08 May Time travel
Bank holiday. Lines out of Euston closed. Northbound hordes pile into Kings Cross, milling anxiously in the huge concourse. London brick meets tubular steel, a glorious canopy of white metal fanning across the roof. A mezzanine of toilets and Costa coffee – possibly in reverse order – with views to a man dressed as a bride drinking Carlsberg with his stag-mates, a child-woman in a pink frilly coat with an enormous bow at the back. The ordinary, the weird and the wonderful gathered here. And us – mother and daughter meet by Leon to head north.
Trains line up, load up and leave. I fumble at the gate with tickets lodged in my mobile phone. The thumbprint recognition doesn’t work when I’m in a rush or nervous. Key in the numbers one-handed. Awkward. Annoying. Our train looks well-worn, metal matted from years of track, grime and weather. Inside is clean. Orange seats with raised pile, faux velvet. We settle in. Coach D, seats 35 and 36. Multitudes pack in around us. A whistle. We’re off.
A man walks past holding a bottle with a whole pear inside. Peeled, slightly pink from whatever liquor suspends it there, mid-bottle. I understand the mechanics of a ship in a bottle but this defeats me. He joins another stag party (no boy-bride this time) further along. Loud voices.
The train manager announces each stop. The intercom’s harsh metallic tone breaks the audioscape of paper bags rustling, beer cans hissing, animated conversations – the football team, last night’s TV, today’s headlines, other people’s foibles, have you seen the queue for the loo? did you want another beer?
It might look beaten up but the train moves smooth as you like and fast. Each stop disgorges passengers and sucks in more: Peterborough, Newark, Doncaster, York, Durham. We cross high above the Tyne to Newcastle. Empty wooden jetties to the left, iconic semi-circular bridge of green to the right. Arches, bricks and black-painted ironmongery. Victorian station. The large stag party dismounts, taking the pear in the bottle (no longer suspended) with them. Quieter now.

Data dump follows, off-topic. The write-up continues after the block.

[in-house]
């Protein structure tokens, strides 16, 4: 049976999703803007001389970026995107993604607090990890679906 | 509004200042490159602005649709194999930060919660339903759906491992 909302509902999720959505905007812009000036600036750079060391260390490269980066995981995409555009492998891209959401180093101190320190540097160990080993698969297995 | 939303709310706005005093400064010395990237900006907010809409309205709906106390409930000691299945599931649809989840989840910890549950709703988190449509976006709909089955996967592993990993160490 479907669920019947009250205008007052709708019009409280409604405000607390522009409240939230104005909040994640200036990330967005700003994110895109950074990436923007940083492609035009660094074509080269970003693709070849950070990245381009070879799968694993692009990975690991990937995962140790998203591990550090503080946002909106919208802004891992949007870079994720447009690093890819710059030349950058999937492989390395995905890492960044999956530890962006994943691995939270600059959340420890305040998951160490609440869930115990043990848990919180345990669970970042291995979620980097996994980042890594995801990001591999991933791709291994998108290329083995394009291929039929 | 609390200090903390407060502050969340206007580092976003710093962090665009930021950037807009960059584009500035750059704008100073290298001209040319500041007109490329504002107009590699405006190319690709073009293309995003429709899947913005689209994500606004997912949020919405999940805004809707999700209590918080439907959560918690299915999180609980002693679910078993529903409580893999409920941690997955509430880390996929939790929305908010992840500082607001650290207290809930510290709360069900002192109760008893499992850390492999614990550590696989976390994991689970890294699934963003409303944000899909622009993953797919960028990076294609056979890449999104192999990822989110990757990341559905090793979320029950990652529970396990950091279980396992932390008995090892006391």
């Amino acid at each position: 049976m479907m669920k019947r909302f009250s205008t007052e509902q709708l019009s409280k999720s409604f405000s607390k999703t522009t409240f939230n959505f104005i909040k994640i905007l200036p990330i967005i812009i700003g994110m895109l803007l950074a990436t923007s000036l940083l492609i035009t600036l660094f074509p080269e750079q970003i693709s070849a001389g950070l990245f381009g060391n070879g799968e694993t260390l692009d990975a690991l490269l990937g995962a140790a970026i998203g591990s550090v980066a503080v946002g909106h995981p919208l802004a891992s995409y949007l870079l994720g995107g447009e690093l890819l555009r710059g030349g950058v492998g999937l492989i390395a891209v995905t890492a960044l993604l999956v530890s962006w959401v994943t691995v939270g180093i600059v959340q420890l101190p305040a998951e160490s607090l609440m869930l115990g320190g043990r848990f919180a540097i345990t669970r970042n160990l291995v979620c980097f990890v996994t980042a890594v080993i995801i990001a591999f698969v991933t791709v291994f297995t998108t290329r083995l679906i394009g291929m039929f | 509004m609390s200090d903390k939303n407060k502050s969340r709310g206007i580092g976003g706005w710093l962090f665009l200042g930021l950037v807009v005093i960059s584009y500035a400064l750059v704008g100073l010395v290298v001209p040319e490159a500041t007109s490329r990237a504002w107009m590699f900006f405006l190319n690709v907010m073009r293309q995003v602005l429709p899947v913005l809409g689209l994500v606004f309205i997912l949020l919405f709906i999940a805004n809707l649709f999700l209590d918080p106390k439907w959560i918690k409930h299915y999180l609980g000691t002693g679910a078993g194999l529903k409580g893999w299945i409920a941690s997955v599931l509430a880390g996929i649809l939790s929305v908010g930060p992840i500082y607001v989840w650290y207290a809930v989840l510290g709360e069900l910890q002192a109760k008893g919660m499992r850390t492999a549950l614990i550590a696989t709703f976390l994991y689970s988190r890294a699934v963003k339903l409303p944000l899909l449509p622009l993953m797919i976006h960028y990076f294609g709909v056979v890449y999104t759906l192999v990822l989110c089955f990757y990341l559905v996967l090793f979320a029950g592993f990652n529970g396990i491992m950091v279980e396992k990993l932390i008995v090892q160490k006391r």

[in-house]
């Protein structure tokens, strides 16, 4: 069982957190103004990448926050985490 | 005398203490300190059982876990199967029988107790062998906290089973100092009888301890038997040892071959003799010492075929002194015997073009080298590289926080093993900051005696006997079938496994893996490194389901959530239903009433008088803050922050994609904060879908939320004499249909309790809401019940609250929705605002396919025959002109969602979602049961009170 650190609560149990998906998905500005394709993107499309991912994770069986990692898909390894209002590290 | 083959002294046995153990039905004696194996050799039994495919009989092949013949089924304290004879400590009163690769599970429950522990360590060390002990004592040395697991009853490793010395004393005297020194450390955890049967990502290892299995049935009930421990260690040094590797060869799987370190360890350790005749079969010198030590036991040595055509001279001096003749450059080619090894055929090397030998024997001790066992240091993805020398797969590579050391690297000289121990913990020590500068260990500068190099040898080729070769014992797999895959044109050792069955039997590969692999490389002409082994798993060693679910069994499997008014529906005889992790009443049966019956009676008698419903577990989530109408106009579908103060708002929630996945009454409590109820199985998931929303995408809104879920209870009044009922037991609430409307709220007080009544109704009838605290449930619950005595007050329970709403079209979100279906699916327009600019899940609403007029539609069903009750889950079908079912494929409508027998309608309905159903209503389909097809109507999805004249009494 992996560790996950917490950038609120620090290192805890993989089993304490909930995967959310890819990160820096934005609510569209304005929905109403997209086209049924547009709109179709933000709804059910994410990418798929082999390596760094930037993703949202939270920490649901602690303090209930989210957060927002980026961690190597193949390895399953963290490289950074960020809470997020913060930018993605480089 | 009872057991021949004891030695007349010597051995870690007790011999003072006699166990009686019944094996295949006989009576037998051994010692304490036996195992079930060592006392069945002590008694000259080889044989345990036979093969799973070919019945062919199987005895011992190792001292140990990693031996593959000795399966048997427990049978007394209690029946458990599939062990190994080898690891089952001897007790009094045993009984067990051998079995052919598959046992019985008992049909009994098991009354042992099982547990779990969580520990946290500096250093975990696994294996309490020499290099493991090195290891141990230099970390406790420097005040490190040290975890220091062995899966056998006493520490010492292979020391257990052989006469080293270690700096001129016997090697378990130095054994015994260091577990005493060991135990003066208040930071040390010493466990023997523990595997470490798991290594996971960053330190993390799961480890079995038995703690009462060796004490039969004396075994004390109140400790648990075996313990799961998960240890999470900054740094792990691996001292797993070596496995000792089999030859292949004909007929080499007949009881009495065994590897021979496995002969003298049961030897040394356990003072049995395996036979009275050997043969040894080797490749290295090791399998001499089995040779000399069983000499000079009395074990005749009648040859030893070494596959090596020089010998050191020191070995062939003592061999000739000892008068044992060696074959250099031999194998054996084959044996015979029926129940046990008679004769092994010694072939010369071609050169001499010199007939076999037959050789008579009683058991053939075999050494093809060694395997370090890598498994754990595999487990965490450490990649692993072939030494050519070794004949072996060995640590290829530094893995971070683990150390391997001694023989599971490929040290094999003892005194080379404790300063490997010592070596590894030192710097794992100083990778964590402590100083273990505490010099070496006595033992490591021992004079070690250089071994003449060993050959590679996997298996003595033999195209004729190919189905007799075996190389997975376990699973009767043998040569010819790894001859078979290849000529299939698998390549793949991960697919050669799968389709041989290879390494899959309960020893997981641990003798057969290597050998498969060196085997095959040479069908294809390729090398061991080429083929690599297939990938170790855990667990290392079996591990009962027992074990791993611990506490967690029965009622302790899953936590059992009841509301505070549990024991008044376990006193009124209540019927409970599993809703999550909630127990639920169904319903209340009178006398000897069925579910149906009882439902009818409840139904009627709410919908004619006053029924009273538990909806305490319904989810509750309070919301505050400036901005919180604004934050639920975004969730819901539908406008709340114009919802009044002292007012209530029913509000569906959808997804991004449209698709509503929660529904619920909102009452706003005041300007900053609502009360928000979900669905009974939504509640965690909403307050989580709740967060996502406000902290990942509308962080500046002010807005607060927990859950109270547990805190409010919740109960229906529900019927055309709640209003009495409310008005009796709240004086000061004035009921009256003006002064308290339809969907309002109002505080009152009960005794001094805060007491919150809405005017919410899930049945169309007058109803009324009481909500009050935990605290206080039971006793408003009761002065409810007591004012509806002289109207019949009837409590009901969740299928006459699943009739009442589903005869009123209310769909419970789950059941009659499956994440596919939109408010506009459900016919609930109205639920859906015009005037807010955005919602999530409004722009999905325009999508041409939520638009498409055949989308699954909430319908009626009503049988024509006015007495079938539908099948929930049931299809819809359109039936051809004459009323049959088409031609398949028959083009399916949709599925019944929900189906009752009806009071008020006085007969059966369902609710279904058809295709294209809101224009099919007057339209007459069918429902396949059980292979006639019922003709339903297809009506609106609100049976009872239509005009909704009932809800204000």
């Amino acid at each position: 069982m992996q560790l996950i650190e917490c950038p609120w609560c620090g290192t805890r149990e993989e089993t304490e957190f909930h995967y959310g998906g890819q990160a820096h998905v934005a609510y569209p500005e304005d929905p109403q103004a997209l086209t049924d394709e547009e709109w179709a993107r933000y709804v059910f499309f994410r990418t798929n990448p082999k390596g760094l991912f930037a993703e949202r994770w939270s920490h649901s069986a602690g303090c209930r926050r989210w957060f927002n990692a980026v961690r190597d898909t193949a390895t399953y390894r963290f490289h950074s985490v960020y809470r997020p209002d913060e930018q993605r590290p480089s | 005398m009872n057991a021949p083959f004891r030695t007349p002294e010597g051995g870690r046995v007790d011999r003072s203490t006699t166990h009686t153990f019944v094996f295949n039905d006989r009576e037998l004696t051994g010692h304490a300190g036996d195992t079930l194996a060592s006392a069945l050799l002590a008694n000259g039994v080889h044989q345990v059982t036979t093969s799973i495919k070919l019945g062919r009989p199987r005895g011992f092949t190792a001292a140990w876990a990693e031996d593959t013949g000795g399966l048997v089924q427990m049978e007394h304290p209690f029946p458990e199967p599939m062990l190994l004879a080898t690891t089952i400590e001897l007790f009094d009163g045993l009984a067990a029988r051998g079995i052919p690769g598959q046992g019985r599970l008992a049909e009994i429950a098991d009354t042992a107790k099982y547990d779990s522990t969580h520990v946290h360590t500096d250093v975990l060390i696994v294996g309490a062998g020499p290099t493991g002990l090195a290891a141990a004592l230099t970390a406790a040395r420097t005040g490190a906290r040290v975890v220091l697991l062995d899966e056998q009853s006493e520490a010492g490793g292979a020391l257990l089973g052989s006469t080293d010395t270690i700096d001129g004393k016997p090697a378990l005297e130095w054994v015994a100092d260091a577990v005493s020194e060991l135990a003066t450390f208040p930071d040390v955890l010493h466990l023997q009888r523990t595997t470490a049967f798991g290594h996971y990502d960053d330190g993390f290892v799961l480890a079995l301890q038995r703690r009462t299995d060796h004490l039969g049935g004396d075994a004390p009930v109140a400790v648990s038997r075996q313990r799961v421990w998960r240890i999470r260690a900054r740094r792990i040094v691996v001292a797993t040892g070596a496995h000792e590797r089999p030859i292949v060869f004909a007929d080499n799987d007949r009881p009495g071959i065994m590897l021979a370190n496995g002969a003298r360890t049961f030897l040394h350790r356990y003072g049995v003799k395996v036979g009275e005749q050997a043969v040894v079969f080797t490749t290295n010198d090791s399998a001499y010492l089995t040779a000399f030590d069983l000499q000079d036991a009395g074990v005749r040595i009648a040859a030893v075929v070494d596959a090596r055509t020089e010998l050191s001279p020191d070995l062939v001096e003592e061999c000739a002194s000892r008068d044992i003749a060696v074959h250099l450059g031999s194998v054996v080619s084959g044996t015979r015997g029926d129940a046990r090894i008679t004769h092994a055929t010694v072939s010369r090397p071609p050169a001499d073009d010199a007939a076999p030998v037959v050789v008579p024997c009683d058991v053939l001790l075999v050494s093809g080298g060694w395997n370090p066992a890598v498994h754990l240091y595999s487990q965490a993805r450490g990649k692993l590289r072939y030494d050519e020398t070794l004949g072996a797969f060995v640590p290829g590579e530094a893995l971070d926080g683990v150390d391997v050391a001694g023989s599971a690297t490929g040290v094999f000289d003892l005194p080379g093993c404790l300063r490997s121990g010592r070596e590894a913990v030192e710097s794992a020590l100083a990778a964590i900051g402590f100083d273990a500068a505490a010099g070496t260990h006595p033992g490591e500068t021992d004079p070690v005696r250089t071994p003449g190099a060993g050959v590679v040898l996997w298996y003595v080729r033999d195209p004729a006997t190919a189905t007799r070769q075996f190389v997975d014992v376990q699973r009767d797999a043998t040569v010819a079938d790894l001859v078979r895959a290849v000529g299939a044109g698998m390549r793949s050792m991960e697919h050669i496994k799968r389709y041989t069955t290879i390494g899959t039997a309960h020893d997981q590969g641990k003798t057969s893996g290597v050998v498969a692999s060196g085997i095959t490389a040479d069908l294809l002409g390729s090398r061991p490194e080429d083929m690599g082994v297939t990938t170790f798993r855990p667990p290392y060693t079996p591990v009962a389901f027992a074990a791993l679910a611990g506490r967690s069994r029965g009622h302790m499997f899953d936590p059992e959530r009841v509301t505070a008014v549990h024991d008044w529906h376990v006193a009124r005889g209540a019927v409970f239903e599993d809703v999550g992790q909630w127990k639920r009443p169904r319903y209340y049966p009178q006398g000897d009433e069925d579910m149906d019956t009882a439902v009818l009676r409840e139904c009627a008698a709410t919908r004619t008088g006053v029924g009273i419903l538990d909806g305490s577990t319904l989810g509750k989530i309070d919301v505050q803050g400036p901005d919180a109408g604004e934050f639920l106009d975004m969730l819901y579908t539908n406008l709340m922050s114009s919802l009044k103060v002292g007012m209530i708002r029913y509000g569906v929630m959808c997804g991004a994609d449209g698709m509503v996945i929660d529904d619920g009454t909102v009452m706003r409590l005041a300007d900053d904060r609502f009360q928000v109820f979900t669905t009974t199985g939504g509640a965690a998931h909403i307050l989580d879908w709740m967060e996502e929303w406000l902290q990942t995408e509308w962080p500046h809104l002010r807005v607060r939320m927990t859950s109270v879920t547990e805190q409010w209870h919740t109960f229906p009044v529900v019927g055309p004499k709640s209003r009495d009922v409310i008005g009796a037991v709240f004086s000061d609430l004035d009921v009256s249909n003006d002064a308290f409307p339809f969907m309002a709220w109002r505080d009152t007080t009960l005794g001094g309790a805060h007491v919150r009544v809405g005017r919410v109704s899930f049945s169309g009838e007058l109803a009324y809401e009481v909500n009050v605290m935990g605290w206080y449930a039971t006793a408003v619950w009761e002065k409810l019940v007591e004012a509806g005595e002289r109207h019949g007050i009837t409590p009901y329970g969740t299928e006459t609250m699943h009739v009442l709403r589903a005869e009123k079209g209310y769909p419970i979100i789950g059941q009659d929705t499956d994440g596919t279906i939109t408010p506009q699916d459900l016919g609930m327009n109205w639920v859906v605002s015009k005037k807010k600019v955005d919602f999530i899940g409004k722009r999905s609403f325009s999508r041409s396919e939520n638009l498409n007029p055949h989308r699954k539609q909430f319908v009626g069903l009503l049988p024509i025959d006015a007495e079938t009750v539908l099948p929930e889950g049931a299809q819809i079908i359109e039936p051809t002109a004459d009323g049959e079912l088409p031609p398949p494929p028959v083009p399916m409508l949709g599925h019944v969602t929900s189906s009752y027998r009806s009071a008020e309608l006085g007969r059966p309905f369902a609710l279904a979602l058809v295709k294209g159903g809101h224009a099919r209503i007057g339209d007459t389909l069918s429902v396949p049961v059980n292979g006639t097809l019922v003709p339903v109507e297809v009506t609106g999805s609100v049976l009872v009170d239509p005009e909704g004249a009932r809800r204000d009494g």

Train travel is time travel. A high-rise block overlooks rows of brick-built terraces and an estate of small new-builds. 150 years of social housing in a single montage. An eyeful. The tape of the seasons rewinds. Lambs get smaller. Trees suck back their leaves. Hawthorn and maybush withdraw their blossom, wrapping it back into buds. Blasts of rape in blooming yellow fade to mottled green then disappear. I speculate about the word – ‘rape’. Why that word for a crop? I pass time googling origins: rapa– Latin for turnip or brassica; rapere – to seize by force. Latin again. I reel back the tape in my head to a wooden desk in a north Glasgow classroom. Mr Fulton, tall, balding, comic, reminds us: Latin? It’s all about endings. Sometimes unhappy ones.
The journey feels faster now. Berwick and the border. Grass waving in the wind. Waves beat white against the sandy shore. Bass Rock, a great big volcanic lump in the sea. Gracious sandstone houses with dark red paintwork tell of lowland Scotland. We called it maroon, or, later, maybe burgundy. Our house was just like that.
Turn west along the Firth of Forth. Not far now. Rare view of Arthur’s Seat from behind – I chuckle. Glimpses of Holyrood, palace and parliament. We’re here. Edinburgh Waverley.